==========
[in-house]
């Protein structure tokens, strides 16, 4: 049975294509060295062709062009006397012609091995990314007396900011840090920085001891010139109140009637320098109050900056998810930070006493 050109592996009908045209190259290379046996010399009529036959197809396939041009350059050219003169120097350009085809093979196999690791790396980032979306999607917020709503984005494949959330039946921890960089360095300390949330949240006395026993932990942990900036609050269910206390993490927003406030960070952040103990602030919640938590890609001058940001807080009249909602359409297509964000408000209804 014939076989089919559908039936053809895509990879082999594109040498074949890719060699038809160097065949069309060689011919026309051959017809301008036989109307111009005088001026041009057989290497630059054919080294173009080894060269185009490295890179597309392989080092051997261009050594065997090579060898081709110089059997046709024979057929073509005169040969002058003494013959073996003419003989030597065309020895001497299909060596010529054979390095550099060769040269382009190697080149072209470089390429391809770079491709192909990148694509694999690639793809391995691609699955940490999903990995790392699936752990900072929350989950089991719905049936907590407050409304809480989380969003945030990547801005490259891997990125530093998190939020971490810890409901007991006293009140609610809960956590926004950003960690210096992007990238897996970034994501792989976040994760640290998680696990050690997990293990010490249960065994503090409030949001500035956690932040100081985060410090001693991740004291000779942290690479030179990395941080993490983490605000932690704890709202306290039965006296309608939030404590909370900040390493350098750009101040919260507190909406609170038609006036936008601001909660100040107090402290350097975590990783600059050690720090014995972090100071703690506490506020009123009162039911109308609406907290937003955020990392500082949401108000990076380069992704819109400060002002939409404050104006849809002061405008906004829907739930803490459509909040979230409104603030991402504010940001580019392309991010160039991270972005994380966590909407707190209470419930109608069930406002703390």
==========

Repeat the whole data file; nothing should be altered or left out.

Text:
[in-house]
């Protein structure tokens, strides 16, 4: 049975294509060295062709062009006397012609091995990314007396900011840090920085001891010139109140009637320098109050900056998810930070006493 050109592996009908045209190259290379046996010399009529036959197809396939041009350059050219003169120097350009085809093979196999690791790396980032979306999607917020709503984005494949959330039946921890960089360095300390949330949240006395026993932990942990900036609050269910206390993490927003406030960070952040103990602030919640938590890609001058940001807080009249909602359409297509964000408000209804 014939076989089919559908039936053809895509990879082999594109040498074949890719060699038809160097065949069309060689011919026309051959017809301008036989109307111009005088001026041009057989290497630059054919080294173009080894060269185009490295890179597309392989080092051997261009050594065997090579060898081709110089059997046709024979057929073509005169040969002058003494013959073996003419003989030597065309020895001497299909060596010529054979390095550099060769040269382009190697080149072209470089390429391809770079491709192909990148694509694999690639793809391995691609699955940490999903990995790392699936752990900072929350989950089991719905049936907590407050409304809480989380969003945030990547801005490259891997990125530093998190939020971490810890409901007991006293009140609610809960956590926004950003960690210096992007990238897996970034994501792989976040994760640290998680696990050690997990293990010490249960065994503090409030949001500035956690932040100081985060410090001693991740004291000779942290690479030179990395941080993490983490605000932690704890709202306290039965006296309608939030404590909370900040390493350098750009101040919260507190909406609170038609006036936008601001909660100040107090402290350097975590990783600059050690720090014995972090100071703690506490506020009123009162039911109308609406907290937003955020990392500082949401108000990076380069992704819109400060002002939409404050104006849809002061405008906004829907739930803490459509909040979230409104603030991402504010940001580019392309991010160039991270972005994380966590909407707190209470419930109608069930406002703390």